India’s External Affairs Minister, Mr Natwar Singh, while attending the ASEAN - plus 3 meetings and the ASEAN Regional Forum (ARF) in Jakarta in July 2004, had noted that India was ready to provide security in the Malacca Straits and stressed that it was in India's national interest to ensure that the Strait remained a crime-free sea-lane.
The dwindling Communist Party of India-Maoist (CPI-Maoist) Karnataka State Committee may get fresh issue to revive and consolidate after Arcelor Mittal and POSCO’s interest for investments in that State. Land acquisition, displacement and minority issues may dominate their agenda. Recent Industrialization programme in the state could be a major issue for the Maoists to seek public support. The Karantaka State government has decided to acquire one lakh acres of land in June 2009 in and around all the second tier cities excluding around 2,000 acres adjoining Bangalore.
Three names have been doing the rounds in India these days: Maulana Ilyas Kashmiri, David Coleman Headley (a.k.a Dauod Geelani) and Tahawur Hussein Rana; one hard core veteran Jehadi and two motivated ‘would be’ terrorists. They are in the news for plotting major assaults in India. Among them, Ilyas Kashmiri who was rumored to be dead early this year, in fact survived three drone attacks in Pakistan’s Waziristan region, belongs to the Al Qaeda- Harkat-Ul- Jihad- Al-Islami (HuJI) lineage and heads Al Qaeda’s deadly 311 brigade. He still carries a head money of US $ 600,000 dollars.
Of late, the menace of computer ‘hacking’ has become a punishable offense when it compromises national security. Of course not all acts of hacking will be amounting to terrorism, and sometime used as a tool for pranks or profit. This could be regarded as terrorist action only if the hacking is designed to disrupt government’s activities, or to advance anti- national causes, or to intimidate its citizens. Either a threat or real use of it, is a potential act of terrorism, or rather can be regarded as cyber-crime or cyber-terrorism in a broader context.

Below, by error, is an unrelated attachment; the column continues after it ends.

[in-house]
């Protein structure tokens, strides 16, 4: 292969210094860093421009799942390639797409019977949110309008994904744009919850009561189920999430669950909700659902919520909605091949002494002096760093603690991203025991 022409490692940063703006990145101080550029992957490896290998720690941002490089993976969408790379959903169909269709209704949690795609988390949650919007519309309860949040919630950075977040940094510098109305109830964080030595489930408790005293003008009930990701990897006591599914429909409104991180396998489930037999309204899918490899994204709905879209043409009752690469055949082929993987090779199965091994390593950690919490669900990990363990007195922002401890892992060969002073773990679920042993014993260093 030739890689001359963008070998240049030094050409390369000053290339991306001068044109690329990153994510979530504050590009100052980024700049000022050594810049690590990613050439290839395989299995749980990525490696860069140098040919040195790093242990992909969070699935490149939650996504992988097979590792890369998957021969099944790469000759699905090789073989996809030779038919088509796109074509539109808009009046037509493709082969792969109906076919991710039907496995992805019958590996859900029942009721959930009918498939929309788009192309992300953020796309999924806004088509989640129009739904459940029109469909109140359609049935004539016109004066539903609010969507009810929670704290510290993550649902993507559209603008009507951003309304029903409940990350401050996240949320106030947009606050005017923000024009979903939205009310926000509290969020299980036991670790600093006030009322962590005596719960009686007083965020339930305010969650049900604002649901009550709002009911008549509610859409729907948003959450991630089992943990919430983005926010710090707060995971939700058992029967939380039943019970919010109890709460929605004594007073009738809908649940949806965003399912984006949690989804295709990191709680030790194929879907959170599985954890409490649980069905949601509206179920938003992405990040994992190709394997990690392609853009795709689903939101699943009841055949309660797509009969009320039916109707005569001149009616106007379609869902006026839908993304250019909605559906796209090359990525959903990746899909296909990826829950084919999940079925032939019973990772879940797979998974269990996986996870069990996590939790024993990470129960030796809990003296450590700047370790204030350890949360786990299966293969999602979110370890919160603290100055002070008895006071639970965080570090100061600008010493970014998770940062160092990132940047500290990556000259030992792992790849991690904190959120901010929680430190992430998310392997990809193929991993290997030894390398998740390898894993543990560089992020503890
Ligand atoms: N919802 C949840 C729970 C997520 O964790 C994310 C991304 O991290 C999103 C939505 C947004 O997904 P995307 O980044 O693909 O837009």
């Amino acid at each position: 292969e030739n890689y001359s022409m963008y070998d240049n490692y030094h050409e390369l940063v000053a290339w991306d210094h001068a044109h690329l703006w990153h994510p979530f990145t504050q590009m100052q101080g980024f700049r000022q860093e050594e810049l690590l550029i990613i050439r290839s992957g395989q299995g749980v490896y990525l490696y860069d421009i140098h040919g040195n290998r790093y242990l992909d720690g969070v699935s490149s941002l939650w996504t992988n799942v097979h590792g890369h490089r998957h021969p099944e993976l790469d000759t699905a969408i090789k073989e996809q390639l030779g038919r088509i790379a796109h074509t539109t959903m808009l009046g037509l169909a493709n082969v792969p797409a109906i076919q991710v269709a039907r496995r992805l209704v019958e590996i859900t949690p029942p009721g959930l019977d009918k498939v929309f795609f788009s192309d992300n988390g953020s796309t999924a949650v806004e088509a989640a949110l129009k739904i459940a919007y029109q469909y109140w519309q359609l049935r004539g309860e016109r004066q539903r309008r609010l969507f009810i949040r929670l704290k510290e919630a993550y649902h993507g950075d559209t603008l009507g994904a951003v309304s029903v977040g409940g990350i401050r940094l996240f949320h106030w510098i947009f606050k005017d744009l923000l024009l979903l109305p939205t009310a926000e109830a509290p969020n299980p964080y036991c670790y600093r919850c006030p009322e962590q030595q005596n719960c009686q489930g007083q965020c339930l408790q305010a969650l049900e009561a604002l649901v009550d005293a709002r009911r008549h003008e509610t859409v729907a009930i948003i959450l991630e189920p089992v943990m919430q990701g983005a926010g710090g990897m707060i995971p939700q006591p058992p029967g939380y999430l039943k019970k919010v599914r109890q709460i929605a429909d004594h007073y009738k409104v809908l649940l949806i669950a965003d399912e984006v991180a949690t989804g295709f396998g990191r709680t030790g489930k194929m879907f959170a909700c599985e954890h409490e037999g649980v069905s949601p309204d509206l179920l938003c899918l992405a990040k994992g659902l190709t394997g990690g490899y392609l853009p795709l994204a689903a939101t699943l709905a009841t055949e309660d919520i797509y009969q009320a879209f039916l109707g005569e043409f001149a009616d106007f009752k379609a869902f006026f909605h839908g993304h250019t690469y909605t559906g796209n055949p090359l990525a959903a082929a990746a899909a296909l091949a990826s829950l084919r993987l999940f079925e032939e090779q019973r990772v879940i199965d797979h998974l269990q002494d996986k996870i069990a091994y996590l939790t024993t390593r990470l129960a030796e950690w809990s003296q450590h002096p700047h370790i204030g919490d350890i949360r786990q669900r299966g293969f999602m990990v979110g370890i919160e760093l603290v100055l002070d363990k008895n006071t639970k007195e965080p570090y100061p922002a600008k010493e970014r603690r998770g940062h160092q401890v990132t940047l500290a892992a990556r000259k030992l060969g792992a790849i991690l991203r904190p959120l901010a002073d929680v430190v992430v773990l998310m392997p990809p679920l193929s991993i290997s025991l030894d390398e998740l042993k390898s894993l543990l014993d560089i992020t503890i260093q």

Cross border threats, which involve influx of counterfeit currencies, illegal arms, smuggling of narcotics, illegal wildlife trade and its derivatives and cross border terrorism, are gaining momentum along the 726 kilometer long porous India-Nepal border. It is a grave concern for India considering the present political instability in Nepal.
For India’s military, the Taliban is a threat looming large on the horizon. The perception of the Taliban making inroads to India has increased since December 2008, when Tehrik-i-Taliban Pakistan (TTP) chief Baitullah Mahsud vowed to fight alongside the Pakistan army if a conflict broke out between India and Pakistan. The verbal threat has since been underlined by the Taliban’s eastward movement inside Pakistan, from its bases in the North-West Frontier Province (NWFP) to the city of Lahore, close to the Indian border in Pakistan’s Punjab province.
The Government of Bangladesh has recently accepted India’s proposal to set up a Joint Task Force to deal with militancy and other anti-national elements. However, modalities of the Task Force are yet to be decided. As of now, India will be assisting Bangladesh with intelligence inputs only without any direct involvement in any joint military operations to flush out militants taking shelter in Bangladesh.
For almost over sixty hours, Mumbai, the financial capital of India, witnessed a series of terrorist attacks, multiple hostage crisis, mindless killings, fierce gun battles and at the end, a disrupted life. The terrorists have struck major targets including luxury hotels and a Jewish Center frequented by Westerners and elite Indian only to be holed up later inside these buildings with innocent civilians as hostage. Their demand was the safe release of Mujahideen held in Indian prisons.
The identification of at least four slain Kerala based militants in Jammu and Kashmir early this month raises some vital questions about Islam and terrorism in India: What inspired Muslim youths of Kerala to fight for a cause alien to them and that to in a distant land? How far these Terror groups have penetrated into India's hinterlands getting easy recruits for their subversive activities?
To control increasing crime against women has been the most challenging task for Delhi Police. To tackle this dangerous situation, the Delhi Police started with an innovative approach of training women in self defence training in 2002. The incidents that almost remained unnoticed and unregistered now have acquired increasing awareness and a proactive attitude to fight and eradicate them from the society. The Police instead of delivering lectures or talks directly reached the target audience.